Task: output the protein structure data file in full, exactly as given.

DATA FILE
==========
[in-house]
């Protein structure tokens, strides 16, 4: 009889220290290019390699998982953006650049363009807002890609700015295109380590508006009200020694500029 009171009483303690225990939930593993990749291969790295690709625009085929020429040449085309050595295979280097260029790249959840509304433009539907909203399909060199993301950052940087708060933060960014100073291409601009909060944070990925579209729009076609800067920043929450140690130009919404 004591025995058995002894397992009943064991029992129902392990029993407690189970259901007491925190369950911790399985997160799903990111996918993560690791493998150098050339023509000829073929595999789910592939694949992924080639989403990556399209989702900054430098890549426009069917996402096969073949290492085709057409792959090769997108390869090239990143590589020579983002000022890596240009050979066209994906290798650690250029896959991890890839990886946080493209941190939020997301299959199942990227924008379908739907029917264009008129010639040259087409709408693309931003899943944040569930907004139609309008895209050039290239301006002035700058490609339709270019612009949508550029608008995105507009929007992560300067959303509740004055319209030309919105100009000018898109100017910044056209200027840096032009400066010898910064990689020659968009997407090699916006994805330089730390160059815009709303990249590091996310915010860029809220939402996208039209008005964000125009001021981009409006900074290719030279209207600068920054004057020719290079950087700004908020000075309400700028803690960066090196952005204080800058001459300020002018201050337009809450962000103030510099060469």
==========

[in-house]
């Protein structure tokens, strides 16, 4: 009889220290290019390699998982953006650049363009807002890609700015295109380590508006009200020694500029 009171009483303690225990939930593993990749291969790295690709625009085929020429040449085309050595295979280097260029790249959840509304433009539907909203399909060199993301950052940087708060933060960014100073291409601009909060944070990925579209729009076609800067920043929450140690130009919404 004591025995058995002894397992009943064991029992129902392990029993407690189970259901007491925190369950911790399985997160799903990111996918993560690791493998150098050339023509000829073929595999789910592939694949992924080639989403990556399209989702900054430098890549426009069917996402096969073949290492085709057409792959090769997108390869090239990143590589020579983002000022890596240009050979066209994906290798650690250029896959991890890839990886946080493209941190939020997301299959199942990227924008379908739907029917264009008129010639040259087409709408693309931003899943944040569930907004139609309008895209050039290239301006002035700058490609339709270019612009949508550029608008995105507009929007992560300067959303509740004055319209030309919105100009000018898109100017910044056209200027840096032009400066010898910064990689020659968009997407090699916006994805330089730390160059815009709303990249590091996310915010860029809220939402996208039209008005964000125009001021981009409006900074290719030279209207600068920054004057020719290079950087700004908020000075309400700028803690960066090196952005204080800058001459300020002018201050337009809450962000103030510099060469």